College is More Than Classes and Late Night Pizza Runs

Ever think college is just classes, finishing papers at the last minute and praying for the instructor you want in the time slot you need? Real life, work life, starts after they hand you the parchment, right?

Wrong. Kim Dority, of Dority & Associates, Inc., a career coach and author, can show you how you can prepare for the workplace and do more than pass finals. She wants students to not only learn the skills they need for their careers, but build a platform for work place success.

In her webinar, Jumpstart Your Career, sponsored by Bryant & Stratton College Online, she outlines 10 ways students can get a foot in the door without leaving the comfort and safety of the classroom. Here’s a quick look at her suggestions. For the recorded version and to register for future webinars, visit

1 – Set a career agenda. Instructor, employers, spouses, in-laws, parents, neighbors – they all know what they think you should do to succeed in school. It’s is up to you to build the career that you want. Decide what you want to accomplish to build your career. This includes improving business skills by learning and using business tools like spreadsheets and power point for a college project. Build a professional network by working with classmates and instructors. Use your status as a student to learn as much as possible about the business from mentors and current professionals.

2 – Multipurpose your assignments – Dority says the “student status” causes people who would normally not glance your direction to talk to you for hours on end. Target people you would like to get to know and find way to talk to them by interviewing them for assignments, working with them for group projects or as a field mentor. It is important to put your skills on display to potential employers before you even graduate. Working with professional organizations can help as well.

 3 – Create your own learning assignments - College is the perfect place to fail (so to speak). It gives students a safe place to try new skills and practice them without fear of losing their job. Dority says do not just master the core curriculum specific for your degree, stretch out and learn other business skills and practice them.

 4 - Explore how many different ways your skills can be used – Dority says government statistics estimate Americans change jobs seven times over the course of their career. Learn more about your field and what is possible. Can you telecommute from home? Can you work overseas? Can you work part-time if necessary? Knowledge can give you flexibility to change jobs over the years.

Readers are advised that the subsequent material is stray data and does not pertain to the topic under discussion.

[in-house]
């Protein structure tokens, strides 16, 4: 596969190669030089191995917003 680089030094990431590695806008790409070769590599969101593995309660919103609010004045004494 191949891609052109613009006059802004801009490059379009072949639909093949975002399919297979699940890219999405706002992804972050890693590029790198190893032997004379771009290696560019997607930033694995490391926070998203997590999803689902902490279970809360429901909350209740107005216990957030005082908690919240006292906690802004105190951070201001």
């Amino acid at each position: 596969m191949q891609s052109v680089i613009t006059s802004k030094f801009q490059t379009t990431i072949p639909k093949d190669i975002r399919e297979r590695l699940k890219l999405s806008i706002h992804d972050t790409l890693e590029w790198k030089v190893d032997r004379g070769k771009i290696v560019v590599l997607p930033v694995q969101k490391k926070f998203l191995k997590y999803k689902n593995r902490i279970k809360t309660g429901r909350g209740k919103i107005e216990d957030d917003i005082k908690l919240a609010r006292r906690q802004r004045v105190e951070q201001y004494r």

5 – Explore what type of work you might enjoy - Take time to learn what type of job would be the best fit for you. Do you work better independently or as part of team? Do you like to be the point man or behind the scenes? Large corporate conglomerate or small family owned business? Knowing yourself will make your job search more successful in finding a good fit.

6 -  Start a career journal to record your journey and progress – Think of this journal as a coach and a record of progress. It can also be a reminder of what to do next and, to some extent, a confident place to record your reactions and questions.

7 - Make the most of the school’s information resources – Dority says the two most valuable, and often underused, resources on campus are the library and the career services center. The librarian can point students towards great resources to research companies, career fields and industry trends. At the career services center, counselors can often have strong relationships with local employers and can provide information that could help students secure internships or jobs. They can also coach students for interviews, review their resumes and provide referrals and moral support.

8 – Practice doing scary stuff – Again, college is a great place to try new skills. Practice public speaking and working on group projects. Learn and use skills that you know you will need but you may be afraid to try. If you ace them in class you can deploy these skills beautifully in the workplace.

9 - Practice positive expectations throughout courses and class engagements – Dority says it is tough to keep a positive attitude when students are juggling class work, families and often a job at the same time. People get stuck in a negative attitude when they assume that someone or something else has to change for the situation to improve. Nothing will get better until you take action and make it happen. A positive attitude may not solve all your problems but it will steer you in the right direction.

10- - Take a leadership role in your career and your future – Your life and your future belong to you and your job is to take responsibility for them. Specifically, Dority says, take responsibility for your choices. Understand that success happens because of hard work and commitment and your belief in yourself, not because of good luck.

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